A new building planned for the Texas Medical Center will unite The Center for Hearing and Speech and Texas Children’s Hospital under one roof for more robust services to thousands more children with hearing loss.
The center’s new 42,000-square-foot facility, slated to break ground this year and open in 2020 near State Highway 288 and South MacGregor Way, is expected to serve twice as many patients annually than the current campus on West Dallas.
“A lot of our kids have other issues, so they end up going to Texas Children’s to get those issues addressed. It would be a lot easier on the families if we could locate closer or in the Texas Medical Center,” said Alan L. Smith, The Center for Hearing and Speech’s board chairman.
The nonprofit served 8,000 children in 2018 from infancy to 18 years old through an audiology clinic, a speech-language pathology clinic and The Melinda Webb School. The United Way of Greater Houston agency is the region’s sole provider teaching listening, speaking and literacy skills to children with hearing loss on a sliding scale. The center employs seven master’s level speech-language pathologists, nine master’s level teachers of the deaf and seven doctorate-level pediatric audiologists.
“If kids can listen well and they develop proper speech, they have a much better chance of reading well,” Smith said.
A vital part of expanding services and improving outcomes through the joint venture includes the Texas Children’s medical professionals—including ear, nose and throat physicians—who will practice in the new building.
“Joining forces with the Center for Hearing and Speech is a natural fit as our commitment to treating children with hearing loss is unmatched,” Larry Hollier, M.D., surgeon-in-chief at Texas Children’s, said in a statement. “We look forward to working together in a highly collaborative manner to enhance the care provided to children across our area.”
Smith, president and CEO of Rockcliff Energy, first encountered the center more than a decade ago after his daughter was born premature and deaf.
“Thanks to technology and people introducing us to the center and Texas Children’s, she got cochlear implants,” he said. “She went to the Center for Hearing and Speech from the time she was about 24 months old until pre-K.”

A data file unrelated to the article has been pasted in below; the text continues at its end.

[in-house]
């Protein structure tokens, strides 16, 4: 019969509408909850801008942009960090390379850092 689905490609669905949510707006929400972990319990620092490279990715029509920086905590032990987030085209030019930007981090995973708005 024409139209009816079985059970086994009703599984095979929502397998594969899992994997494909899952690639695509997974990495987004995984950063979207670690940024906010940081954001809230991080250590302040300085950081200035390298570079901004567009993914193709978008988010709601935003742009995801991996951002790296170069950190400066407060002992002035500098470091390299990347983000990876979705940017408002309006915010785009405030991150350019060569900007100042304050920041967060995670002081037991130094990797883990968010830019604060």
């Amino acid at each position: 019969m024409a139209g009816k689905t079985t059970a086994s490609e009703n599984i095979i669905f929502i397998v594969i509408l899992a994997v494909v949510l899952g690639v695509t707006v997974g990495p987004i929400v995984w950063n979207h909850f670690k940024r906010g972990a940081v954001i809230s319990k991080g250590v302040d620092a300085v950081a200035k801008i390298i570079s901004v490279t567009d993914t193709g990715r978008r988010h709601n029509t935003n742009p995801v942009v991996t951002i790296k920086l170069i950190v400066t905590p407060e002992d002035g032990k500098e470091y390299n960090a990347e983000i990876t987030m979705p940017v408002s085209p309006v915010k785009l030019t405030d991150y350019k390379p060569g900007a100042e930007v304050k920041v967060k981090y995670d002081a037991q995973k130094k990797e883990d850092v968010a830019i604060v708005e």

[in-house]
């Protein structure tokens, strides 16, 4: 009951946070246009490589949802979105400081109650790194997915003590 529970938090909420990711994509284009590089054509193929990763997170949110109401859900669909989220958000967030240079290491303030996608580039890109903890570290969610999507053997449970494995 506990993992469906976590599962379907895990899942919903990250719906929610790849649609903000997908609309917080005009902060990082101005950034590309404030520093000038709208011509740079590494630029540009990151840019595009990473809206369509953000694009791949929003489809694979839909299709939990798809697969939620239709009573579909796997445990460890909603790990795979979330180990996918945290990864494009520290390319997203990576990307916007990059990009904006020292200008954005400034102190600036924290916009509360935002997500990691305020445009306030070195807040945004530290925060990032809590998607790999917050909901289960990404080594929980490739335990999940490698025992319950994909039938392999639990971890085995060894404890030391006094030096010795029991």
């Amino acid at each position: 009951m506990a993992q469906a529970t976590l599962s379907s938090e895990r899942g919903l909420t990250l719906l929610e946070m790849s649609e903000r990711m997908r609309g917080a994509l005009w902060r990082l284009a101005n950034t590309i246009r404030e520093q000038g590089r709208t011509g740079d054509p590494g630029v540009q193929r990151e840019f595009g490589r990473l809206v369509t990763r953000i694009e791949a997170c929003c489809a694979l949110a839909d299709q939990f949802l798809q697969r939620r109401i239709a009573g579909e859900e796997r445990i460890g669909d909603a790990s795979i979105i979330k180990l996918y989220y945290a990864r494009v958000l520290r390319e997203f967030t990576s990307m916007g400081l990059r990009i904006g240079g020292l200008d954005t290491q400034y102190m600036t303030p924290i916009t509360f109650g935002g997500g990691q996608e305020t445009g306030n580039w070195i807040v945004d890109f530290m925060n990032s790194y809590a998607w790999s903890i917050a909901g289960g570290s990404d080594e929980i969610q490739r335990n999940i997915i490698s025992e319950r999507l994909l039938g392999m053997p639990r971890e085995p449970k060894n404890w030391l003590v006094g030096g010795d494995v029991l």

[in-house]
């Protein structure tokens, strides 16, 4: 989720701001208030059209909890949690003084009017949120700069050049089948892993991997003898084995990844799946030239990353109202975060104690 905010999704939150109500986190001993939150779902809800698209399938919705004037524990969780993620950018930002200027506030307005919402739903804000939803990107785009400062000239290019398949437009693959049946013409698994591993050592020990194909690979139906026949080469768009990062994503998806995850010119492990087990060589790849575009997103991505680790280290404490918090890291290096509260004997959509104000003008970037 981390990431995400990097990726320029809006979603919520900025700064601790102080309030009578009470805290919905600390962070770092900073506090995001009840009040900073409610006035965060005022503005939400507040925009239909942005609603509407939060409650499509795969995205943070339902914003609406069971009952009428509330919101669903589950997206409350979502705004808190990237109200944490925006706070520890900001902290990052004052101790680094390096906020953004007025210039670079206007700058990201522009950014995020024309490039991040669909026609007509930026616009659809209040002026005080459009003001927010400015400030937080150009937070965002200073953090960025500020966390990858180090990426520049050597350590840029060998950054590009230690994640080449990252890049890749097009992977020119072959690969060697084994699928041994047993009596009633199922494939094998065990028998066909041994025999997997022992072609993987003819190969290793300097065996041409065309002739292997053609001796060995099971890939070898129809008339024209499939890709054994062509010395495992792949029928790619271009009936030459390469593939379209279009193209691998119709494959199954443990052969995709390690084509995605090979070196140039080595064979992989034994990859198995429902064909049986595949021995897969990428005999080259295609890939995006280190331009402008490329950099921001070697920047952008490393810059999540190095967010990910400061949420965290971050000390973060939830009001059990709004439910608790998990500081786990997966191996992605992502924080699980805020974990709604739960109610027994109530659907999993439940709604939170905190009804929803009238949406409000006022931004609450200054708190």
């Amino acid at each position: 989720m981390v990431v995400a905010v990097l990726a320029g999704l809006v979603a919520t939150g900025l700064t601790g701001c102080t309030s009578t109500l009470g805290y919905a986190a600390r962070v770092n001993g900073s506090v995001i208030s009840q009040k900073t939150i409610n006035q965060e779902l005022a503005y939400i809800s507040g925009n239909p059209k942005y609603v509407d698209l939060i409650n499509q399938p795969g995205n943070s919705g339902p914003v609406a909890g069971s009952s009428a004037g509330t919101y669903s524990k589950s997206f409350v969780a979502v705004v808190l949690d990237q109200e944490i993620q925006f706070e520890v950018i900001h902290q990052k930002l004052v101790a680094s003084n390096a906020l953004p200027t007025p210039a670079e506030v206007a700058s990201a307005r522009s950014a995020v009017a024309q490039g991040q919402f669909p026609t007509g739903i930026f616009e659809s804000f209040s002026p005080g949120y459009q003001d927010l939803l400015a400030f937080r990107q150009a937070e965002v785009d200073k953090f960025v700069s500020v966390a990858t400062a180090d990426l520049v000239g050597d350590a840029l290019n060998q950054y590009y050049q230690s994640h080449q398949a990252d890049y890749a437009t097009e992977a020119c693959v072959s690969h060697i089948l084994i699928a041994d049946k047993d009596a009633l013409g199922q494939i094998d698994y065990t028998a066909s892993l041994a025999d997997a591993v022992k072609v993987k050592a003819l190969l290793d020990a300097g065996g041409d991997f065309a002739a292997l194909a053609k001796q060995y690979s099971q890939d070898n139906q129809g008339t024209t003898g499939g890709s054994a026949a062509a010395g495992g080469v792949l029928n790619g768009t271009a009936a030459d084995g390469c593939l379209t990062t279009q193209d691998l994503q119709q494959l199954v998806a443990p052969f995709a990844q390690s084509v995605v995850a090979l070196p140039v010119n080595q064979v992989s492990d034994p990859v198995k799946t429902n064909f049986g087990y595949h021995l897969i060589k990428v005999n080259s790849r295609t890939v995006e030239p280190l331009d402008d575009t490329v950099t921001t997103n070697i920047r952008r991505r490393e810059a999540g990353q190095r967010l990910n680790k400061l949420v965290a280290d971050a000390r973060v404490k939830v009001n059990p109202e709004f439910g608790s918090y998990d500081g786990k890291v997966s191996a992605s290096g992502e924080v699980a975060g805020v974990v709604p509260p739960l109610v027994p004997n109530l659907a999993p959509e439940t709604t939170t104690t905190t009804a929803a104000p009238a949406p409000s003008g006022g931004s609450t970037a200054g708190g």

Tiffany Grace Smith, now 11, received auditory verbal therapy among other specialized services. Even with other challenges that aren’t hearing-related, her father said she’s on the path to mainstream and higher education opportunities.
Alan Smith joined the board a few years ago as leaders were envisioning a new home for the center.
“We want to double the number of kids we’re serving—double the audiology patients, double the speech therapy and double the size of the school,” said Smith, who became board chairman in May 2017. “We thought it was important for us to remain neutral and not become a part of a hospital, to continue to have the compassionate care that we exhibited toward our clients and patients and to keep the audiology and the speech and the school all under one roof—that’s our secret sauce.”
A co-location with Texas Children’s emerged as the right option to meet those goals.
Already, the center’s $22.5 million capital campaign has raised $7.5 million. Smith said the nonprofit plans to split the proceeds of the building sale with its co-occupant, The Harris Center. After vacating the structure this summer and factoring the cost of a temporary location, leaders estimate adding another $10 million to the fund.
“By June, we will have at least $17.5 million, so we’ll have $5 million or less to go,” he said.
Texas Children’s Hospital is a longtime member institution of the Texas Medical Center. The Center for Hearing and Speech joined the TMC in 2017.
Founded as the Houston School for Deaf Children seven decades ago, The Center for Hearing and Speech is the most comprehensive resource for pediatric hearing loss in Texas and the region’s only facility offering audiology, speech pathology and spoken language education at a single site.
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